The decision by St. Louis Metropolitan Police Chief Sam Dotson to run for mayor without resigning his current post isn’t a very popular one.
On the day Dotson announced he was running, Mayor Francis Slay said in a statement that he “will not condone a part-time police chief. Chief Dotson should be completely focused on the job he has. Our city deserves no less.”
Two weeks later, a group of aldermen led by Joe Roddy, D-17th Ward, introduced a resolution expressing a very similar sentiment.
“Our country has a long history dating back to 1828 of working to protect the integrity of our public employees through some sort of merit system,” Roddy said following a committee hearing on the measure on Tuesday. “It blurs the line when you go ahead and permit civil service employees to run for office. It’s particularly concerning given the authority that’s vested in the police chief. It’s a terrible precedent for us to set.”
In his announcement, Dotson resisted any calls to resign. And the resolution, even if it passes the full Board of Aldermen, is not a legal document that could force him to step down.
So – who’s legally right?
According to the U.S. Office of Special Counsel, a 2012 update to the Hatch Act loosened restrictions on the ability of employees of state and local governments to run for office. Before the change, any employee who worked in connection with programs financed in part by the federal government could not run for a partisan political office. With the change, there are only two limits:
1. An employee’s salary cannot be entirely – that’s 100 percent – funded by federal grants.
2. State and local laws trump whatever permission is granted under the Hatch Act.
So what does state law say? It pretty clearly gives Dotson the right to run.
“No political subdivision of this state shall prohibit any first responder [that includes police officers] from engaging in any political activity while off duty and not in uniform, being a candidate for elected or appointed public office, or holding such office unless such political activity or candidacy is otherwise prohibited by state or federal law.”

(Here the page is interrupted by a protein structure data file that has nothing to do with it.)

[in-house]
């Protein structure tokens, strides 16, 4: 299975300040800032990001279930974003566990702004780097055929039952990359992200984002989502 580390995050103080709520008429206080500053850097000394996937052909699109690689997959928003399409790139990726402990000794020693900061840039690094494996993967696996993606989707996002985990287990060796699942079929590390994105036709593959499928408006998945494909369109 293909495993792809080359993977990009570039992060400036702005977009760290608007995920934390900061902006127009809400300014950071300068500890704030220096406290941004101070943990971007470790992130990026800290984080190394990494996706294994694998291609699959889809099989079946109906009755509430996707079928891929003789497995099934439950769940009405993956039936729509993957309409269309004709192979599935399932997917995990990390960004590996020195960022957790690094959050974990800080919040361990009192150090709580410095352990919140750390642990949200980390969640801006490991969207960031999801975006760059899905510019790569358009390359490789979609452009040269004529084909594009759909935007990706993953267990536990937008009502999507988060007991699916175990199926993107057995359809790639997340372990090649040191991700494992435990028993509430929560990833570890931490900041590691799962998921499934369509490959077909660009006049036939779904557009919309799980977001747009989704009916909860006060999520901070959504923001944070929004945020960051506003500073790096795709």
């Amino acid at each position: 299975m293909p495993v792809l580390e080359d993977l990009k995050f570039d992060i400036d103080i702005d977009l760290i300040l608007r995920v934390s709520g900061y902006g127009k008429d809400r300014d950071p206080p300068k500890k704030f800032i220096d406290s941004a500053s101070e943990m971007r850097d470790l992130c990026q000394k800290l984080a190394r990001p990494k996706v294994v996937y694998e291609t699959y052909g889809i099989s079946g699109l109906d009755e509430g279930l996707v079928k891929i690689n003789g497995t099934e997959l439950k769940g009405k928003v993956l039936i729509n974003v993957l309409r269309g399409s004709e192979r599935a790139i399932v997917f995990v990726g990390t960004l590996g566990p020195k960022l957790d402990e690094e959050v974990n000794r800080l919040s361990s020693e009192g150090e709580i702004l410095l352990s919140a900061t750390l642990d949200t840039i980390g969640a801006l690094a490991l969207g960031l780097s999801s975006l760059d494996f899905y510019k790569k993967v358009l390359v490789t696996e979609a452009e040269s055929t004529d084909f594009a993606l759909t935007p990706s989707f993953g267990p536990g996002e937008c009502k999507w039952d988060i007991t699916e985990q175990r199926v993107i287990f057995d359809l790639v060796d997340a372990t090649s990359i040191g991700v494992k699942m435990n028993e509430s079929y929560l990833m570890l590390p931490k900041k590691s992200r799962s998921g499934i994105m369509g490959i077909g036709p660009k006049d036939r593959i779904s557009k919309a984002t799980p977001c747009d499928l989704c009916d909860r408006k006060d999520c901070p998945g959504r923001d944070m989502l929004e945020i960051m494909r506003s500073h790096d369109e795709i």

Local regulations, however, are a different story.
The city charter allows anyone holding a civil service position — since 2013, this includes police officers – to seek or accept election to public office, "provided, however, that no active campaign for election shall be conducted by any employee unless he shall first resign from his position." A civil service rule contains much the same language and defines active campaigning as, “among other things, the act of officially filing for election to public office and/or publicly announcing the intention to run for public office.”
Filing for the municipal primary officially opens Nov. 28, so Dotson is OK under the first prong of the definition of active campaign. But, he emailed a statement to members of the media announcing his candidacy and has formed a political committee.
Two key questions are unanswered here. First, what does “active campaign” actually mean? And second, with St. Louis being a home rule city, which trumps – the city charter or the state law? Courts have consistently recognized the right of cities to limit the political activity of their employees, but there does not appear to have been a case addressing what happens when a state law explicitly gives certain employees the right to certain political activity.
Dotson's choices are pretty clear. He can decide not to run and keep his current job, resign at some point in the process, or not resign and continue his campaign. What's not entirely clear is what happens if he picks option three.
Both an aldermanic committee and the full Board of Aldermen could vote Friday on Roddy's resolution. The committee delayed a vote on Tuesday to add language referencing the importance of the Civil Service Commission
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